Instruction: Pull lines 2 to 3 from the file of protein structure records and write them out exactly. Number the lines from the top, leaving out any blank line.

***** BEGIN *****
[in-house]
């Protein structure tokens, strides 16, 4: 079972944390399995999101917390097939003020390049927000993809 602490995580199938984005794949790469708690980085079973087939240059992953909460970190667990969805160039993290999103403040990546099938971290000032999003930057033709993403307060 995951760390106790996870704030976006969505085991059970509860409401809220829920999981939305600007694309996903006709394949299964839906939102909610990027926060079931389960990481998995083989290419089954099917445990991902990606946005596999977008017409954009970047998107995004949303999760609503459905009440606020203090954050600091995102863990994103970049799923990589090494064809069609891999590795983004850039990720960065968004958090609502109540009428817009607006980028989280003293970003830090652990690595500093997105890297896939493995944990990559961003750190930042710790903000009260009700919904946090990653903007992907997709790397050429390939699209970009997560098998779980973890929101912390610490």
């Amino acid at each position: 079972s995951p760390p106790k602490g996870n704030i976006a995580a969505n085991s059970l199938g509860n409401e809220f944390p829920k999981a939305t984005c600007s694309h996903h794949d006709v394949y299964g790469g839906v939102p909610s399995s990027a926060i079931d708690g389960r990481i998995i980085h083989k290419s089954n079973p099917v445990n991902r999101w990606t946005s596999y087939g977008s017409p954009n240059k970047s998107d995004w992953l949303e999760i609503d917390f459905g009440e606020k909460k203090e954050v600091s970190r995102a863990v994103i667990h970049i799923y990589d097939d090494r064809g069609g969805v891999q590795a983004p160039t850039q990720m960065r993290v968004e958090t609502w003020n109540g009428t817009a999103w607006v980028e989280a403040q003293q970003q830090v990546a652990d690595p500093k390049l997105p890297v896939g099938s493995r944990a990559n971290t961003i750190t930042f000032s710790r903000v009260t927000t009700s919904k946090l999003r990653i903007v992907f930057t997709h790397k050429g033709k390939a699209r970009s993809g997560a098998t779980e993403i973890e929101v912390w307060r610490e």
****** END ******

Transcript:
């Protein structure tokens, strides 16, 4: 079972944390399995999101917390097939003020390049927000993809 602490995580199938984005794949790469708690980085079973087939240059992953909460970190667990969805160039993290999103403040990546099938971290000032999003930057033709993403307060 995951760390106790996870704030976006969505085991059970509860409401809220829920999981939305600007694309996903006709394949299964839906939102909610990027926060079931389960990481998995083989290419089954099917445990991902990606946005596999977008017409954009970047998107995004949303999760609503459905009440606020203090954050600091995102863990994103970049799923990589090494064809069609891999590795983004850039990720960065968004958090609502109540009428817009607006980028989280003293970003830090652990690595500093997105890297896939493995944990990559961003750190930042710790903000009260009700919904946090990653903007992907997709790397050429390939699209970009997560098998779980973890929101912390610490």
């Amino acid at each position: 079972s995951p760390p106790k602490g996870n704030i976006a995580a969505n085991s059970l199938g509860n409401e809220f944390p829920k999981a939305t984005c600007s694309h996903h794949d006709v394949y299964g790469g839906v939102p909610s399995s990027a926060i079931d708690g389960r990481i998995i980085h083989k290419s089954n079973p099917v445990n991902r999101w990606t946005s596999y087939g977008s017409p954009n240059k970047s998107d995004w992953l949303e999760i609503d917390f459905g009440e606020k909460k203090e954050v600091s970190r995102a863990v994103i667990h970049i799923y990589d097939d090494r064809g069609g969805v891999q590795a983004p160039t850039q990720m960065r993290v968004e958090t609502w003020n109540g009428t817009a999103w607006v980028e989280a403040q003293q970003q830090v990546a652990d690595p500093k390049l997105p890297v896939g099938s493995r944990a990559n971290t961003i750190t930042f000032s710790r903000v009260t927000t009700s919904k946090l999003r990653i903007v992907f930057t997709h790397k050429g033709k390939a699209r970009s993809g997560a098998t779980e993403i973890e929101v912390w307060r610490e």